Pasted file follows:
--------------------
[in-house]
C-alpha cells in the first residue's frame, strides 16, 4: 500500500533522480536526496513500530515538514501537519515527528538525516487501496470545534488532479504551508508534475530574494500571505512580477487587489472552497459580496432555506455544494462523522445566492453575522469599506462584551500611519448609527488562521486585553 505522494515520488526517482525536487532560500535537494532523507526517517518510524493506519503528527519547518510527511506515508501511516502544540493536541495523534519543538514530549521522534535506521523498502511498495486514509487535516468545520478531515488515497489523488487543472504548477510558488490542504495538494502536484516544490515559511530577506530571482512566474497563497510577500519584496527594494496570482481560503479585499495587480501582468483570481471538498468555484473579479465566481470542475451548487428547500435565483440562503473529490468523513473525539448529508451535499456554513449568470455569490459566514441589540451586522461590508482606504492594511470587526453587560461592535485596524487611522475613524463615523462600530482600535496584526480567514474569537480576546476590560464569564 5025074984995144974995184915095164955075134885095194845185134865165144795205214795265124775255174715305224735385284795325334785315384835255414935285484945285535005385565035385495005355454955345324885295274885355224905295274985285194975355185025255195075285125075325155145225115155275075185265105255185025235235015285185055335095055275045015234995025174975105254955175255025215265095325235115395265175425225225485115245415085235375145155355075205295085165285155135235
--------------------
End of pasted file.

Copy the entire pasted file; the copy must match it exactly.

[in-house]
C-alpha cells in the first residue's frame, strides 16, 4: 500500500533522480536526496513500530515538514501537519515527528538525516487501496470545534488532479504551508508534475530574494500571505512580477487587489472552497459580496432555506455544494462523522445566492453575522469599506462584551500611519448609527488562521486585553 505522494515520488526517482525536487532560500535537494532523507526517517518510524493506519503528527519547518510527511506515508501511516502544540493536541495523534519543538514530549521522534535506521523498502511498495486514509487535516468545520478531515488515497489523488487543472504548477510558488490542504495538494502536484516544490515559511530577506530571482512566474497563497510577500519584496527594494496570482481560503479585499495587480501582468483570481471538498468555484473579479465566481470542475451548487428547500435565483440562503473529490468523513473525539448529508451535499456554513449568470455569490459566514441589540451586522461590508482606504492594511470587526453587560461592535485596524487611522475613524463615523462600530482600535496584526480567514474569537480576546476590560464569564 5025074984995144974995184915095164955075134885095194845185134865165144795205214795265124775255174715305224735385284795325334785315384835255414935285484945285535005385565035385495005355454955345324885295274885355224905295274985285194975355185025255195075285125075325155145225115155275075185265105255185025235235015285185055335095055275045015234995025174975105254955175255025215265095325235115395265175425225225485115245415085235375145155355075205295085165285155135235